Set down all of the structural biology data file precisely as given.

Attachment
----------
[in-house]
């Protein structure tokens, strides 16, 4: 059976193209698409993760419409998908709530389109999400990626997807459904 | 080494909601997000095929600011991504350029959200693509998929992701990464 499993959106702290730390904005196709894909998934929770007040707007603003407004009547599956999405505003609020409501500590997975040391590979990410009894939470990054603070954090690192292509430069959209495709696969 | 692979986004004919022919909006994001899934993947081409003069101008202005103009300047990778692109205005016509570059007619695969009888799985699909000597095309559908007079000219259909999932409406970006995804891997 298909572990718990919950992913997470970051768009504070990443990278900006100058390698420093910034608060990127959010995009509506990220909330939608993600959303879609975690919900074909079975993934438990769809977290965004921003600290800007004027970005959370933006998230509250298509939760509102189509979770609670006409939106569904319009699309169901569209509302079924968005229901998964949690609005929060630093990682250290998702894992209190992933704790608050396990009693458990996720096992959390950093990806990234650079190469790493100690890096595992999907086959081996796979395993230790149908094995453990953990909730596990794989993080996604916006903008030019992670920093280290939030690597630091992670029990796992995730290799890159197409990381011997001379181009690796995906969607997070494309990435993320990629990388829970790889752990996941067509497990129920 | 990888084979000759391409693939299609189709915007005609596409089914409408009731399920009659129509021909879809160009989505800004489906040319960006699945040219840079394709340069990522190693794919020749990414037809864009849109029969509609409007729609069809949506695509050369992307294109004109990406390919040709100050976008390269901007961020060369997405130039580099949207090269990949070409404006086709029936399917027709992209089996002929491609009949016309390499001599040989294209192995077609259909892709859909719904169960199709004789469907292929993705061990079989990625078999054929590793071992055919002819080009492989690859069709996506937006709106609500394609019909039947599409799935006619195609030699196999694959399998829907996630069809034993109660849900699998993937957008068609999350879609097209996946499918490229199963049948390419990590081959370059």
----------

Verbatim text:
[in-house]
């Protein structure tokens, strides 16, 4: 059976193209698409993760419409998908709530389109999400990626997807459904 | 080494909601997000095929600011991504350029959200693509998929992701990464 499993959106702290730390904005196709894909998934929770007040707007603003407004009547599956999405505003609020409501500590997975040391590979990410009894939470990054603070954090690192292509430069959209495709696969 | 692979986004004919022919909006994001899934993947081409003069101008202005103009300047990778692109205005016509570059007619695969009888799985699909000597095309559908007079000219259909999932409406970006995804891997 298909572990718990919950992913997470970051768009504070990443990278900006100058390698420093910034608060990127959010995009509506990220909330939608993600959303879609975690919900074909079975993934438990769809977290965004921003600290800007004027970005959370933006998230509250298509939760509102189509979770609670006409939106569904319009699309169901569209509302079924968005229901998964949690609005929060630093990682250290998702894992209190992933704790608050396990009693458990996720096992959390950093990806990234650079190469790493100690890096595992999907086959081996796979395993230790149908094995453990953990909730596990794989993080996604916006903008030019992670920093280290939030690597630091992670029990796992995730290799890159197409990381011997001379181009690796995906969607997070494309990435993320990629990388829970790889752990996941067509497990129920 | 990888084979000759391409693939299609189709915007005609596409089914409408009731399920009659129509021909879809160009989505800004489906040319960006699945040219840079394709340069990522190693794919020749990414037809864009849109029969509609409007729609069809949506695509050369992307294109004109990406390919040709100050976008390269901007961020060369997405130039580099949207090269990949070409404006086709029936399917027709992209089996002929491609009949016309390499001599040989294209192995077609259909892709859909719904169960199709004789469907292929993705061990079989990625078999054929590793071992055919002819080009492989690859069709996506937006709106609500394609019909039947599409799935006619195609030699196999694959399998829907996630069809034993109660849900699998993937957008068609999350879609097209996946499918490229199963049948390419990590081959370059």